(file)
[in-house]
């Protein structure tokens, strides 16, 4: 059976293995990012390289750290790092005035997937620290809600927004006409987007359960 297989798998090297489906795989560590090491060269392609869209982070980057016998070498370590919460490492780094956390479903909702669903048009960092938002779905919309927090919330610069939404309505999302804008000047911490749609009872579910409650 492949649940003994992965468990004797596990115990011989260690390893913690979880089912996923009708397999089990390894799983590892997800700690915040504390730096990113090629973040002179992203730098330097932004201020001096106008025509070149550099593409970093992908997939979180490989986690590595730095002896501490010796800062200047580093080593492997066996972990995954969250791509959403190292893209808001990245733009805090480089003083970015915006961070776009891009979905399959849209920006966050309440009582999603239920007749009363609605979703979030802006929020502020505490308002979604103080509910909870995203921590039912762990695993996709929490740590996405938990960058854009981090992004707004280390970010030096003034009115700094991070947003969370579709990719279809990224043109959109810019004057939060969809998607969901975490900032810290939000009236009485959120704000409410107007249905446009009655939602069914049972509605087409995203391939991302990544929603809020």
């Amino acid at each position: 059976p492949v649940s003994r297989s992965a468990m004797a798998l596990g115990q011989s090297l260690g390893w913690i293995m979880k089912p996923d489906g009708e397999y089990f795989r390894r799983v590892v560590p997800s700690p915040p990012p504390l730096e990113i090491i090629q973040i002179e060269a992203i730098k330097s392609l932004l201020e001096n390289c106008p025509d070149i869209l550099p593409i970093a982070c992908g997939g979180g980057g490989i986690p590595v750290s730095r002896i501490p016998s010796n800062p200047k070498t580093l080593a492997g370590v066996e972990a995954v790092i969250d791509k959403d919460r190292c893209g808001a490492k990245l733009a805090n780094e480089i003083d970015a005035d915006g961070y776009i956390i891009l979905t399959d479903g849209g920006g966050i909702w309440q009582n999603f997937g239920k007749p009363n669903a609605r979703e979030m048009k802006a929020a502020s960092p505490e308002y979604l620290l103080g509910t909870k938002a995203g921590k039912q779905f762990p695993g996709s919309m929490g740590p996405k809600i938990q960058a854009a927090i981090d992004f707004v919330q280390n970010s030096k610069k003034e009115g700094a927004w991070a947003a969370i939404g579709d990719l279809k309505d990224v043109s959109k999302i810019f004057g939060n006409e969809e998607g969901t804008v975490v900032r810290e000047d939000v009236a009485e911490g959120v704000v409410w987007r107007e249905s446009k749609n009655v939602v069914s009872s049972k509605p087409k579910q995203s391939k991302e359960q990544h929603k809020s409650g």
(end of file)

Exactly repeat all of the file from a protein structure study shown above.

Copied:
[in-house]
């Protein structure tokens, strides 16, 4: 059976293995990012390289750290790092005035997937620290809600927004006409987007359960 297989798998090297489906795989560590090491060269392609869209982070980057016998070498370590919460490492780094956390479903909702669903048009960092938002779905919309927090919330610069939404309505999302804008000047911490749609009872579910409650 492949649940003994992965468990004797596990115990011989260690390893913690979880089912996923009708397999089990390894799983590892997800700690915040504390730096990113090629973040002179992203730098330097932004201020001096106008025509070149550099593409970093992908997939979180490989986690590595730095002896501490010796800062200047580093080593492997066996972990995954969250791509959403190292893209808001990245733009805090480089003083970015915006961070776009891009979905399959849209920006966050309440009582999603239920007749009363609605979703979030802006929020502020505490308002979604103080509910909870995203921590039912762990695993996709929490740590996405938990960058854009981090992004707004280390970010030096003034009115700094991070947003969370579709990719279809990224043109959109810019004057939060969809998607969901975490900032810290939000009236009485959120704000409410107007249905446009009655939602069914049972509605087409995203391939991302990544929603809020």
């Amino acid at each position: 059976p492949v649940s003994r297989s992965a468990m004797a798998l596990g115990q011989s090297l260690g390893w913690i293995m979880k089912p996923d489906g009708e397999y089990f795989r390894r799983v590892v560590p997800s700690p915040p990012p504390l730096e990113i090491i090629q973040i002179e060269a992203i730098k330097s392609l932004l201020e001096n390289c106008p025509d070149i869209l550099p593409i970093a982070c992908g997939g979180g980057g490989i986690p590595v750290s730095r002896i501490p016998s010796n800062p200047k070498t580093l080593a492997g370590v066996e972990a995954v790092i969250d791509k959403d919460r190292c893209g808001a490492k990245l733009a805090n780094e480089i003083d970015a005035d915006g961070y776009i956390i891009l979905t399959d479903g849209g920006g966050i909702w309440q009582n999603f997937g239920k007749p009363n669903a609605r979703e979030m048009k802006a929020a502020s960092p505490e308002y979604l620290l103080g509910t909870k938002a995203g921590k039912q779905f762990p695993g996709s919309m929490g740590p996405k809600i938990q960058a854009a927090i981090d992004f707004v919330q280390n970010s030096k610069k003034e009115g700094a927004w991070a947003a969370i939404g579709d990719l279809k309505d990224v043109s959109k999302i810019f004057g939060n006409e969809e998607g969901t804008v975490v900032r810290e000047d939000v009236a009485e911490g959120v704000v409410w987007r107007e249905s446009k749609n009655v939602v069914s009872s049972k509605p087409k579910q995203s391939k991302e359960q990544h929603k809020s409650g």